Students who were exposed to the highest level of outdoor noise pollution while at school showed slower improvements in memory and attentiveness
2 June 2022
Road traffic noise outside schools may impair the development of a child’s attention span and short-term memory.
Previous studies have shown that noise pollution from road traffic can disrupt sleep and increase stress in adults. Meanwhile, local aircraft noise has been shown to reduce academic performance and reading comprehension in children. However, it wasn’t known whether road traffic noise outside schools impacts cognitive development in children.
To learn more, Maria Foraster at the Barcelona Institute for Global Health and her colleagues recruited 2680 children aged 7 to 10 from 38 schools throughout Barcelona.
The researchers stood in a certain point of each school and measured the noise coming in from the outside before lessons began. This was repeated six months later to calculate an average baseline level of noise pollution at each site.
Using online cognitive tests, the team tested the children’s short-term memory and attentiveness every three months for a year.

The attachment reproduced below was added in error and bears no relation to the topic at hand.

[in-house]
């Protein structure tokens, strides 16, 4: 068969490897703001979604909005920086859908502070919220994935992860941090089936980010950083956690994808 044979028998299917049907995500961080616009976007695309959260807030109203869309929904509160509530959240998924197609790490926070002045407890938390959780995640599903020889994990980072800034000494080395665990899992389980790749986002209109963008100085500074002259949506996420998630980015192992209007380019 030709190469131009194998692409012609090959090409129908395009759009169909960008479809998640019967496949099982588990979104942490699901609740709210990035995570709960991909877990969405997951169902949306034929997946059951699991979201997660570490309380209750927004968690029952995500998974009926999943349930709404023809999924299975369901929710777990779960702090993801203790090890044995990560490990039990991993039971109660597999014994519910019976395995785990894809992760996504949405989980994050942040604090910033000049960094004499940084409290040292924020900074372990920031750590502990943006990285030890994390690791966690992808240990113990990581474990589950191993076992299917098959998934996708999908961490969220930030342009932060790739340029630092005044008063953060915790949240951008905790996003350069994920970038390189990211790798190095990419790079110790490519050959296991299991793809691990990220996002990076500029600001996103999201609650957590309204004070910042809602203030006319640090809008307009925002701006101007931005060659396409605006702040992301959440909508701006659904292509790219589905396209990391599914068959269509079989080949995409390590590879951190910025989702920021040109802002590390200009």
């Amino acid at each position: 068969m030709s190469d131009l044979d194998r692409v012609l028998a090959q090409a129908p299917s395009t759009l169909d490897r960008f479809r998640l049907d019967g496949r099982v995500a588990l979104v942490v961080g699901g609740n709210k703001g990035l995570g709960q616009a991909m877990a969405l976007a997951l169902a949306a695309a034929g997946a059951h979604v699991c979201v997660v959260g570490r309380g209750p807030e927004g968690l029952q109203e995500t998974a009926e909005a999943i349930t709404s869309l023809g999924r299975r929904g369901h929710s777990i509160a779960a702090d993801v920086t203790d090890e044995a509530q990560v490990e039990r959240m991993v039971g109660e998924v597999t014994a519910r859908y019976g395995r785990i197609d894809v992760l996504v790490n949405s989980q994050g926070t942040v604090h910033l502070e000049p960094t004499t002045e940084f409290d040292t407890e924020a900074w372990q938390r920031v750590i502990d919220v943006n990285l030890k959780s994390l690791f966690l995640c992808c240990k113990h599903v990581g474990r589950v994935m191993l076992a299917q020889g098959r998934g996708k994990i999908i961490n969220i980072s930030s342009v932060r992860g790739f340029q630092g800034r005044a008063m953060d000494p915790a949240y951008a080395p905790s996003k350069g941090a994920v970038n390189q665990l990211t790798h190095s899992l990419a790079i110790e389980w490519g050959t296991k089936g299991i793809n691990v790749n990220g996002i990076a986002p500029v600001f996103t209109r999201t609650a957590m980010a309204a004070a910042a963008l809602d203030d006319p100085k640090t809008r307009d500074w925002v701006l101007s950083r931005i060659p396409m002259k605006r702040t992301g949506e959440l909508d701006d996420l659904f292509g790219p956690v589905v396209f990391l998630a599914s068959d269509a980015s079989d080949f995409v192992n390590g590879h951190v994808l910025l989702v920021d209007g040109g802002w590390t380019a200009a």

The children in schools with higher average indoor noise levels – defined as above 30 decibels, about the volume of whispering – saw a slower improvement in attentiveness, measured by comparing their performance on tests at the start of the year with those at the end of the year.
Further analysis revealed that a greater level of fluctuation in indoor noise levels was more strongly associated with a slower improvement of both working memory and attentiveness, compared with more consistent noise levels.
“This study has broken new ground in studies of environmental noise and children’s learning,” says Stephen Stansfeld at Queen Mary University of London, who wasn’t involved in the research. Children may be more likely to notice fluctuating noise levels, he says. “Attention to noise may interfere with their attention to other tasks related to normal cognitive development.”
The analysis accounted for levels of local air pollution, as well as the socioeconomic status, age and sex of the participants.
“They have adjusted for a very wide range of potential confounding factors in their analyses, thus ruling out many other explanations,” says Stansfeld.
Nevertheless, further research with a more diverse group of participants is required. For example, “the sample of families involved in this study was better educated than the general population”, he says.
Journal reference: PLoS Medicine, DOI: https://doi.org/10.1371/journal.pmed.1004001
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